And nothing against Tori Hunter. I’m sure he is nice enough, and he plays hard. But why is he such a “great guy?” Is he a great guy in the Kirby Puckett tradition? Oy vey. The cutesy frat-boy references to “Is my wife listening?” get a little old for a guy who is now past 30.

I love to watch him play centerfield. And if I had his skills and the kind of money he is making, I wouldn’t expect the constant and very tedious “great guy” flattery about what should simply be expected of someone in my extremely privileged position. Just play ball.

What is a “great guy” in a baseball sense? Is it about being a clown and giving hot foots and pies-in-the-face? It’s not usually about visiting children in the hospital or serving the homeless or sharing your wealth, although this does happen occasionally. But the types that do these good deeds regularly are usually modest and don’t call reporters to accompany them on their mitzvahs.

I found extremely revealing Glenn Dickey’s note on this site about Barry Bonds, a certified bad guy, telling a reporter that if he divulged anything about Barry’s kindness in the paper that he, Bonds, would never talk to him again. Sounds like a good guy to me, or, more accurately, and like most of us, a good-and-a-bad guy.

Correct me if I’m wrong. I don’t remember Willie Mays or Mickey Mantle or Hank Aaron being “great guys.” What we mainly heard about was them being great players.

You did hear sometimes about Roberto Clemente being a great person. That’s because he was a little unusual and really more developed as a human being than most of his peers, and he proved it. He gave his life for others.

We can all learn from his example of discreet, quiet dedication to the less fortunate.

Delmon Young, the bat thrower, has just returned from a 50 game suspension in the minor leagues for his dangerous outburst against an umpire. Some commentators were calling for a ban of two years or more after the promising Minor League Player of the Year struck the home plate umpire with a thrown bat.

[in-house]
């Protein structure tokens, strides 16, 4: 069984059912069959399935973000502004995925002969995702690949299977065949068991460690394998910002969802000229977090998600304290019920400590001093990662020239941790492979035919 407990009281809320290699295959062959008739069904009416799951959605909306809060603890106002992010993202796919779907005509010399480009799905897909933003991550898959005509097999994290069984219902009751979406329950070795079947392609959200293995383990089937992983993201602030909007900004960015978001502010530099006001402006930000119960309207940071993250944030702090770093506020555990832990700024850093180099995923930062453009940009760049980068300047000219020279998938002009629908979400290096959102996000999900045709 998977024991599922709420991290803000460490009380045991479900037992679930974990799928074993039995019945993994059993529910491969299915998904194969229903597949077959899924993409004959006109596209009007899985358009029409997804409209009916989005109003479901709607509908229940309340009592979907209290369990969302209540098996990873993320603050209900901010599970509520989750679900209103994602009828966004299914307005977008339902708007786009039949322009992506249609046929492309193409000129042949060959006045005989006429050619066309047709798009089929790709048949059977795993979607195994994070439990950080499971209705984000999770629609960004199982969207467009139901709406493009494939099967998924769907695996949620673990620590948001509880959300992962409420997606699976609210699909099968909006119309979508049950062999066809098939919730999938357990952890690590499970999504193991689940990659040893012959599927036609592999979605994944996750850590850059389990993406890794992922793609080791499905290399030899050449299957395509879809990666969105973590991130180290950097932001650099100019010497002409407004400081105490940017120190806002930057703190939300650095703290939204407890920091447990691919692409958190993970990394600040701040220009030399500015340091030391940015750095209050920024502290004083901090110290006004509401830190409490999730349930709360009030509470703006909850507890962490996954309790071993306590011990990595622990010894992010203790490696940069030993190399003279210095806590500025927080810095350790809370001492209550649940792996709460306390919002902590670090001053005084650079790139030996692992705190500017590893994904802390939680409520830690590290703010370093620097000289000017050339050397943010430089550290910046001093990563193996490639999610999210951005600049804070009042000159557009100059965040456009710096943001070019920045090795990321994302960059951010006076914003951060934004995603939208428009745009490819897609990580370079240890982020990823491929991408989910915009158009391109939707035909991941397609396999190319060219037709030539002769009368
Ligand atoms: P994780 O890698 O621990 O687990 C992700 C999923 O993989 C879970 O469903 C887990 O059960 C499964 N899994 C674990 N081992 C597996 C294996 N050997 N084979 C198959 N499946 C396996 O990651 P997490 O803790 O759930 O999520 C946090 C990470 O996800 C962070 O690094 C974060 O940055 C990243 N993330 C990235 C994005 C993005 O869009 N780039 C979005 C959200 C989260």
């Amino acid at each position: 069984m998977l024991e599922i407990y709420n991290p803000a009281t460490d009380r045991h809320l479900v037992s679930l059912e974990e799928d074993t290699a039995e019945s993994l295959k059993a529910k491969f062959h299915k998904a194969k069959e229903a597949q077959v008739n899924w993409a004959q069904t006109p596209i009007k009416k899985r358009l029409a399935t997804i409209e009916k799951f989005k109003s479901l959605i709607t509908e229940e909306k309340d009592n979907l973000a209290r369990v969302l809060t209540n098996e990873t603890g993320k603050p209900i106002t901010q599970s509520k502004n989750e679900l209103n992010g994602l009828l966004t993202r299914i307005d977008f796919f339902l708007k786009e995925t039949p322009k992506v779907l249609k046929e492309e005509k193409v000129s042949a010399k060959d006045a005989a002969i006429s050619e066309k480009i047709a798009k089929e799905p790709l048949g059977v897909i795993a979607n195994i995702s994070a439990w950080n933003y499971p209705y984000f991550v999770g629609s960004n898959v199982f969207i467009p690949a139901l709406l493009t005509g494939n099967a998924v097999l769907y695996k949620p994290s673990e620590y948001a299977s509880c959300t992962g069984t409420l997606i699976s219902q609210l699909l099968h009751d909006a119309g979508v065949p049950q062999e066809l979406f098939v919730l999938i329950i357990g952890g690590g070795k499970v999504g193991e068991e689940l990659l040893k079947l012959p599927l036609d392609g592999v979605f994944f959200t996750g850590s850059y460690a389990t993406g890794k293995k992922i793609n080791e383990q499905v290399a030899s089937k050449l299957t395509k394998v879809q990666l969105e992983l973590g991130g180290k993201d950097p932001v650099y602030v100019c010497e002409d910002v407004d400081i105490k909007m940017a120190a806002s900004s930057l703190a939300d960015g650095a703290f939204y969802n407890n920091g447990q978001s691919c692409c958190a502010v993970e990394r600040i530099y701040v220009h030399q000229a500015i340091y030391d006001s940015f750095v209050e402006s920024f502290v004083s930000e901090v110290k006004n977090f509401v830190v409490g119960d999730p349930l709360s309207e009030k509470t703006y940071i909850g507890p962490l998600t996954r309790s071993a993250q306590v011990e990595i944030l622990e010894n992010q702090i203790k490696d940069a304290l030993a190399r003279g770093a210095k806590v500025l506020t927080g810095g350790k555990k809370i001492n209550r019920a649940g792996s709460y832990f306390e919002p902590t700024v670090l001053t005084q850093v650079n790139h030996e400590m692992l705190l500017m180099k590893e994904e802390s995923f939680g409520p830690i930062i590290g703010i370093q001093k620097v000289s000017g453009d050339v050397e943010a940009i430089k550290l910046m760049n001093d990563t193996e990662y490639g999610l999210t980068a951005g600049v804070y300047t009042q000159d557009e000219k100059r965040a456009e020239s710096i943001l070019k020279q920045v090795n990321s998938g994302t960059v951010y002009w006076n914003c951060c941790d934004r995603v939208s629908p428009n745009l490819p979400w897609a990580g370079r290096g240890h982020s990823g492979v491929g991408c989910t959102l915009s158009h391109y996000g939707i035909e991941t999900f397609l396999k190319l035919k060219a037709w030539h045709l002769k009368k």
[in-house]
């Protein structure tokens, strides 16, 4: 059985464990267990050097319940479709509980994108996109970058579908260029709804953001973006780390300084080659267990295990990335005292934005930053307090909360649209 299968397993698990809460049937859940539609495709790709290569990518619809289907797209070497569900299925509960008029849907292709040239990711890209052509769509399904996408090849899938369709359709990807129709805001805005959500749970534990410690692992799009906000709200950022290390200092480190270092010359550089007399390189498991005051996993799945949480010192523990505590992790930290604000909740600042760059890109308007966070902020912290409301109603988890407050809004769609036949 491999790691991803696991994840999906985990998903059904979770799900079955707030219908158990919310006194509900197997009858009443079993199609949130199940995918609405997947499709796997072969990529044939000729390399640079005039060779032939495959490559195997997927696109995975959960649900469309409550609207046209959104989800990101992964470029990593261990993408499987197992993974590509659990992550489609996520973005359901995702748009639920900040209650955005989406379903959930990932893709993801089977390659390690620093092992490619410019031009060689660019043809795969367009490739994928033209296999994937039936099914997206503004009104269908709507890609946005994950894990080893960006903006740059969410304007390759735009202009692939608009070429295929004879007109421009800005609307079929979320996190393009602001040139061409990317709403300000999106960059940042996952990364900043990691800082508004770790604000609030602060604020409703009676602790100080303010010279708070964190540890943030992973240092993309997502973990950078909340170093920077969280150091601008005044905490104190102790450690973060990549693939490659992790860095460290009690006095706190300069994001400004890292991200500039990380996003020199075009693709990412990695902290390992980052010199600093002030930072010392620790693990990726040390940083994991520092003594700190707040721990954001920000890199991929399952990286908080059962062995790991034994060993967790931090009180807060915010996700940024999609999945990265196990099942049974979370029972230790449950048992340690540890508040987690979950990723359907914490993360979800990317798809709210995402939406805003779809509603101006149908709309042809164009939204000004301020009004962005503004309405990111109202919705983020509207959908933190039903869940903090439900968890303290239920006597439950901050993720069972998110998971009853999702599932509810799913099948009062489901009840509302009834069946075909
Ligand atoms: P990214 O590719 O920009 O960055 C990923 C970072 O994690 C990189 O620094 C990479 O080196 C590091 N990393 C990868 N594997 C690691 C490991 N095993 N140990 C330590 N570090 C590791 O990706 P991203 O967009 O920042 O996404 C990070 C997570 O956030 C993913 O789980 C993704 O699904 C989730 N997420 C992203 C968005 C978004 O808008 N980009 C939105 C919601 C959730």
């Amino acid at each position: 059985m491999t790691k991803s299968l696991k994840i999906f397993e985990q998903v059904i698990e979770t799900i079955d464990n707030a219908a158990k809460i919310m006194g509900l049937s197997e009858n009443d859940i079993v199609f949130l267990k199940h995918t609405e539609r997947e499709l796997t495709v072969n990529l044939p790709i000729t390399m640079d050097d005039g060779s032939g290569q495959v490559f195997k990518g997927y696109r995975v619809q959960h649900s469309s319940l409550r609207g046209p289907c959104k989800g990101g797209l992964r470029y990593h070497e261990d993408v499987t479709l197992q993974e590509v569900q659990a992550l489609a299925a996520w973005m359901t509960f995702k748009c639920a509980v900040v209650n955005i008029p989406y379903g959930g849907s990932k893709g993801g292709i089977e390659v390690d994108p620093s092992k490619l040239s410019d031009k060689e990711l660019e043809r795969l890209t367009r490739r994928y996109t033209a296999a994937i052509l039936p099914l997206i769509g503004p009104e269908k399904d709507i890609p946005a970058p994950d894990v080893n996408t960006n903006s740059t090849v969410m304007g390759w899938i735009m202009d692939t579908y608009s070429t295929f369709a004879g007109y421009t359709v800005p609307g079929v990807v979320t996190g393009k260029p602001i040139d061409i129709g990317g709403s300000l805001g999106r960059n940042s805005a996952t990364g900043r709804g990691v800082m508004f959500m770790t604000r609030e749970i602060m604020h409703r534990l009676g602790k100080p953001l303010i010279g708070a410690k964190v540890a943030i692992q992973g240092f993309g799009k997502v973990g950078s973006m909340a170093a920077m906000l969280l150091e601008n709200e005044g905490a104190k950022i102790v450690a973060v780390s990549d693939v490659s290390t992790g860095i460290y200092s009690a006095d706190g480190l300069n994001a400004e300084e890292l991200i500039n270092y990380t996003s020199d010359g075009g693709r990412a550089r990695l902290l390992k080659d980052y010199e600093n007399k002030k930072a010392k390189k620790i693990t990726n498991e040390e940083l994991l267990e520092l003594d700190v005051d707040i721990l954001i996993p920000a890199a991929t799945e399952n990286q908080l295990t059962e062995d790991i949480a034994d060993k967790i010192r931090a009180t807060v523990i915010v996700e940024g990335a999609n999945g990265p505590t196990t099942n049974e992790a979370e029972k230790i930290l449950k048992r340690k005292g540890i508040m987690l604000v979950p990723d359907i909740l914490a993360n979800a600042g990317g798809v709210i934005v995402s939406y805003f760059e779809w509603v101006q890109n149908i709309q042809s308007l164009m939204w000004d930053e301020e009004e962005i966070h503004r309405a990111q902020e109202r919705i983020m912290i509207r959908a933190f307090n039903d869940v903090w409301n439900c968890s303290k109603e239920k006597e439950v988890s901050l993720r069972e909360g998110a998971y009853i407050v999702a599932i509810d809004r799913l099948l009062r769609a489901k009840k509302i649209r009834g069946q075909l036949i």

But Roger Clemens, after having knocked Mike Piazza unconscious with a bean ball, followed up his first attack with a ill-tempered toss of Piazza’s broken bat at the former Met’s feet the next time they met.

Why was there virtually no consequence to this ugly display? Are some players exempt from criticism?

Now Clemens is the returning mythic figure. Even the treatment of his generous $12M contract for half a season seeemed to escape any serious scrutiny or consideration of cost-effectiveness. It’s almost like baseball owes him what ever he wants.

But this is a figure so beloved by the media that the mystery of how he remained an effective pitcher, and one who seemed completely physically altered in the same image as, let’s say, a Barry Bonds, never became a public issue of any importance.

And then there is Albert Pujols. Seems like a nice enough guy. But is he a god or something? Albert the Anti-Bonds has been given the most absolutely squeaky clean image one can imagine. Even his being a father to a child with Down Syndrome, something that millions of parents quietly dedicate themselves to without media glorification, has been shamelessly grafted on to his slightly premature image as a baseball god.

At one time Jose Canseco was a really bad guy, a psycho, a menace. But then reality broke through and we found out that most of what he is saying was true. Now his bad guy status is not as extreme. He even has a certain amount of cache.

Your bad guy ranking can go up and down like the price of gas.

A couple of weeks ago, Jason Grimsley rocketed to the top of the bad guy list.

Among the reports in the press on Grimsley being pursued by the FBI was an item that Chris Mihlfield had been named in his testimony in connection with steroid use in MLB.

Chris Mihlfield is Albert Pujols’ trainer.

How do we really know who is a good guy or a bad guy?

Secret ESPN Rankings (subject to whatever way the wind is blowing)

1. Albert Pujols (could be a bad guy soon)
2. Ozzie Guillen(altready is a bad guy)
3. Tori Hunter (a great centerfielder)
4. Dontrelle Willis (really is a good guy)
5. Craig Biggio (the greatest good guy according to Bill James)
6. Roger Clemens (shouldn’t even be playing)
7. Derek Jeter (he’s so good he’s annoying)
8. David Ortiz (Stop spitting on your hands)
9. David Eckstein (even gooder in the NL)
10.Sean Casey (Good Guy MVP)

1. Barry Bonds
2. A.J. Pierzynski
3. Jose Mesa
3. Frank Thomas
4. Jeff Kent
5. Milton Bradley
6. Manny Ramirez
7. Doug Brocail
8. Carl Everett
9. Delmon Young
10.Alfonso Soriano